News | December 6, 2023

Joint Manure Digester Offers Opportunities For Reducing Ammonia And Greenhouse Gases

Implementing a low-emission housing system, in which slurry is removed, fermented and stripped daily, can lead to significant ammonia and greenhouse gas emission reductions for dairy farms. This is evident from model-based research into the possibility of joint mono-manure fermentation at 26 dairy farms.

Wageningen Livestock Research conducted this research on behalf of the Friese Drieslag, an energy cooperative in Wijnjewoude. The model study concludes that the 26 participating companies have the potential to achieve an ammonia reduction of between 30 and 62% across the entire manure processing chain. Greenhouse gas emissions from manure, especially methane emissions, can be reduced by up to approximately 78%.

This can be achieved by removing liquid manure from the stable daily, fermenting it after a short storage time and stripping the digestate. This processing of the manure allows the group of 26 dairy farmers, even without a derogation, to become land-based. No manure needs to be removed.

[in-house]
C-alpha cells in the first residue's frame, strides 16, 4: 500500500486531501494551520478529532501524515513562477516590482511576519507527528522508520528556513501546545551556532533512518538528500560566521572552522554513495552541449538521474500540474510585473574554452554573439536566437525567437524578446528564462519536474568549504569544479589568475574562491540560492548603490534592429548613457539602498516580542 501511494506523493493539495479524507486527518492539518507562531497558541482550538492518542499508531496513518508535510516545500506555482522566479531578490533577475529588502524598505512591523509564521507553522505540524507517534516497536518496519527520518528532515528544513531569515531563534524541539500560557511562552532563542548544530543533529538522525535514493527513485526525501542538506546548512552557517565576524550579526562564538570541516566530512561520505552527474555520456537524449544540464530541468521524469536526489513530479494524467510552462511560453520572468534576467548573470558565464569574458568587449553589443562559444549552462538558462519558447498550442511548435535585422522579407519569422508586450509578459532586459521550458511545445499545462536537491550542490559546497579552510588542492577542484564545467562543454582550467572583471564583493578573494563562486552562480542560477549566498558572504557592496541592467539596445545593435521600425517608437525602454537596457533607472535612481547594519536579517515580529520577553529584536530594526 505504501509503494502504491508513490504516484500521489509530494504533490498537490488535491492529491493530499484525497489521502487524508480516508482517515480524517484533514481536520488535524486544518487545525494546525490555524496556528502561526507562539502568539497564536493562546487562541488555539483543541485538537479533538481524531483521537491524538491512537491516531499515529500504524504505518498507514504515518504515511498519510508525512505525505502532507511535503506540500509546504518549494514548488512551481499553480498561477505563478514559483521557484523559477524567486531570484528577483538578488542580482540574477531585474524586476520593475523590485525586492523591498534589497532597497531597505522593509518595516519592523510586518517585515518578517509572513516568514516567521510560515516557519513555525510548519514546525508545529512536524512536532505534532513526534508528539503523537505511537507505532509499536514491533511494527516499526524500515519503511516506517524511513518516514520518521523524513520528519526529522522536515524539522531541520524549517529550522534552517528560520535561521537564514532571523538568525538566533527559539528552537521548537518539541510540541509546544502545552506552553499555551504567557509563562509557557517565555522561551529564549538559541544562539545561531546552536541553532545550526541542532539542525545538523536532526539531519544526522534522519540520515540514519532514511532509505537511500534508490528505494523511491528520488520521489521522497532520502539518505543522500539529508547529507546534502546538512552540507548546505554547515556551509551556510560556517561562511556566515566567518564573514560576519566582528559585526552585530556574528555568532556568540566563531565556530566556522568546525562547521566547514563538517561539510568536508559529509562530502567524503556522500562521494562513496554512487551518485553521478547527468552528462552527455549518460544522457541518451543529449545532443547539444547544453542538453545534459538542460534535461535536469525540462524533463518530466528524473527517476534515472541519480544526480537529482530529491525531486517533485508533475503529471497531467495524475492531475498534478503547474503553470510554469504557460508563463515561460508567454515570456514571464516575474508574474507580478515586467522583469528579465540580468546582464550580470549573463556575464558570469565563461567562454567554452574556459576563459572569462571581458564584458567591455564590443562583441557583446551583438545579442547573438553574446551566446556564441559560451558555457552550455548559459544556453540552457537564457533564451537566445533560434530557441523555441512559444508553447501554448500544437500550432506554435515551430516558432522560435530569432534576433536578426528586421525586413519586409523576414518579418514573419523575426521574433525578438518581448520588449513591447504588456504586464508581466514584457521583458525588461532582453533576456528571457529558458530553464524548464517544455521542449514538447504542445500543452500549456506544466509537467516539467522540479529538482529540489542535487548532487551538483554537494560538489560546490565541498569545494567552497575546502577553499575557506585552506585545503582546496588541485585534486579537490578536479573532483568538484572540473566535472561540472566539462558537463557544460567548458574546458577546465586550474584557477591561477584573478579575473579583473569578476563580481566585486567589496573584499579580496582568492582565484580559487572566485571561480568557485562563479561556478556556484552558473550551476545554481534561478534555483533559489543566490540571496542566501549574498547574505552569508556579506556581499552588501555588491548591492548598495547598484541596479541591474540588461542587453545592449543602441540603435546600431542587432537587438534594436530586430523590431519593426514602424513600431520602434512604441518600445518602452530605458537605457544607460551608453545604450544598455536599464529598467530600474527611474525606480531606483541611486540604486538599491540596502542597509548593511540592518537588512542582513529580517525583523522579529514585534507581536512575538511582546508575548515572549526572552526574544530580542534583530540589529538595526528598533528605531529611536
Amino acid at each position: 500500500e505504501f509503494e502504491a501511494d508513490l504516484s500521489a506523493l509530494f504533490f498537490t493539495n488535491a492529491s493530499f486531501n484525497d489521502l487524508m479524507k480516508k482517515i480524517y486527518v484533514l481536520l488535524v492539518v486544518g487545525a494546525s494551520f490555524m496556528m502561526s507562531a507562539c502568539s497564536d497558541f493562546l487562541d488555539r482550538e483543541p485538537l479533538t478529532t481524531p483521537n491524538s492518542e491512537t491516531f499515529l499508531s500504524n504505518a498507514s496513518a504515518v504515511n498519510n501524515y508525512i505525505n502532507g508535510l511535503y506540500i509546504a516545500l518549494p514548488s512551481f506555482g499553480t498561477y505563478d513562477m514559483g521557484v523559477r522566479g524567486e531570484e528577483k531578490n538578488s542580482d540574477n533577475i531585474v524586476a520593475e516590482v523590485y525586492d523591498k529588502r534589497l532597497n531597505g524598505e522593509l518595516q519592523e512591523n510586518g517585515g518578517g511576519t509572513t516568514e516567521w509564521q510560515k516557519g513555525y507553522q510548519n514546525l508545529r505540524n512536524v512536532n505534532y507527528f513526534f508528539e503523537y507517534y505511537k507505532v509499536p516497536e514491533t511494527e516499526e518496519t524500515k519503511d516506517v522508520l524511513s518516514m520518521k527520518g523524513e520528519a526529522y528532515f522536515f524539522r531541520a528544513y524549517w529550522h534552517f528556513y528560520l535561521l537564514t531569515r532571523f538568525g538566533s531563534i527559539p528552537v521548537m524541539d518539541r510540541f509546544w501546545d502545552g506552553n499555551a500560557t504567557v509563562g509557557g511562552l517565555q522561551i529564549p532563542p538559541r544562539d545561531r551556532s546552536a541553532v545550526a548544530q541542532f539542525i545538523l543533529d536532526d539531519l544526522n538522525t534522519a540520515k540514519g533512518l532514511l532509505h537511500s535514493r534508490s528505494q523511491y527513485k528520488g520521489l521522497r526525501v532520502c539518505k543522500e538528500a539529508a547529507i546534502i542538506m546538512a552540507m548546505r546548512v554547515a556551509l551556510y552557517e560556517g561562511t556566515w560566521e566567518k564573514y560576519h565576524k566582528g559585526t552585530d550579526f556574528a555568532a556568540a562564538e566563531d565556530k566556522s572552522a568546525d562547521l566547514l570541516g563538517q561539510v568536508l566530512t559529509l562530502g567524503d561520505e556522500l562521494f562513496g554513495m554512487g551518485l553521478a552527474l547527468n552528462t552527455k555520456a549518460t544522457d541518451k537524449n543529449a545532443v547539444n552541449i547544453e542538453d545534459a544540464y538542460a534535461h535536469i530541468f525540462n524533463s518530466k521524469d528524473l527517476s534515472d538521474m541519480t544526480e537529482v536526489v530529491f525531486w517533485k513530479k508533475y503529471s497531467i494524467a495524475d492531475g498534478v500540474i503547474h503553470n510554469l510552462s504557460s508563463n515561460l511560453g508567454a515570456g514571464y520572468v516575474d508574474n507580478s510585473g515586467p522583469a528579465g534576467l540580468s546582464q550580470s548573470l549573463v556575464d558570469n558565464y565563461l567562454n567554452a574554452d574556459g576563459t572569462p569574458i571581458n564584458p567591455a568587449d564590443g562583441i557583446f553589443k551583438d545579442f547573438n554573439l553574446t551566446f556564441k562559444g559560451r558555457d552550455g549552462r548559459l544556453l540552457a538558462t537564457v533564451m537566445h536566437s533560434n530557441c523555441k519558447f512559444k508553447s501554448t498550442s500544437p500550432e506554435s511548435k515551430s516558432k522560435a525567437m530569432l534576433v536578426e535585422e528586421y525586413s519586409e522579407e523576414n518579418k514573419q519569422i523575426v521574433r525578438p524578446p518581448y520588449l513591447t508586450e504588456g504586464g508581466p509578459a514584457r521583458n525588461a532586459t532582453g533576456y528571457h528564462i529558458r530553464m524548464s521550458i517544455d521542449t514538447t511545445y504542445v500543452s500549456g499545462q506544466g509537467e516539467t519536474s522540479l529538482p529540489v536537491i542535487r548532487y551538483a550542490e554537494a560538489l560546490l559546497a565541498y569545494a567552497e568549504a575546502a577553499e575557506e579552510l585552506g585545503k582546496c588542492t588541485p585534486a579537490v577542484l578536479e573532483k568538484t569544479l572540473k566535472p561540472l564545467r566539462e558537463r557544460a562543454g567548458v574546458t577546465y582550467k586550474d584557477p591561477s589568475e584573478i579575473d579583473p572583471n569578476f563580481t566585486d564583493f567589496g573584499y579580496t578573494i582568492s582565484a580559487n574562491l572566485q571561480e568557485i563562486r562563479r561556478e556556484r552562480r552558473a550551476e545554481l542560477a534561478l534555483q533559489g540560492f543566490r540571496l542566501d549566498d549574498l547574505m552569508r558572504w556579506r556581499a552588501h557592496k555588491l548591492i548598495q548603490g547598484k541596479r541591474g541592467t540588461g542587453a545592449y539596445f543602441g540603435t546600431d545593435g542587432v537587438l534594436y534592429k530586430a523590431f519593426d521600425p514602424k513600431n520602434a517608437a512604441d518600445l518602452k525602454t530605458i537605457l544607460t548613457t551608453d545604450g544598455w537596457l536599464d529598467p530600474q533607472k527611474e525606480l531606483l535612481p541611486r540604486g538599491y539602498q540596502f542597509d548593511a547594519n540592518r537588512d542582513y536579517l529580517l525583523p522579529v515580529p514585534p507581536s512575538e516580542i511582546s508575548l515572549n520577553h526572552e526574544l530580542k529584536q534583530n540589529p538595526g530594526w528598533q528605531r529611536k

Furthermore, assuming that RENURE fertilizers may be used as fertilizer in the future, a fertilizer saving of 160 tons per year can be achieved. RENURE (Recovered Nitrogen form manURE) are nitrogen fertilizers extracted from animal manure, or digestate for which animal manure has been used. This saving is equivalent to €700,000 per year.

Finally, central fermentation of manure and upgrading it to green gas can prevent an equivalent of 1,786 tons of CO 2 emissions.

It is important not to interpret the results of this model study as fixed data, but to see it as a guideline for what can potentially be achieved in practice.

The actual reduction can be determined with certainty when a specific housing system is chosen and the emissions are measured in practice, taking into account company-specific characteristics.

Source: Wageningen University & Research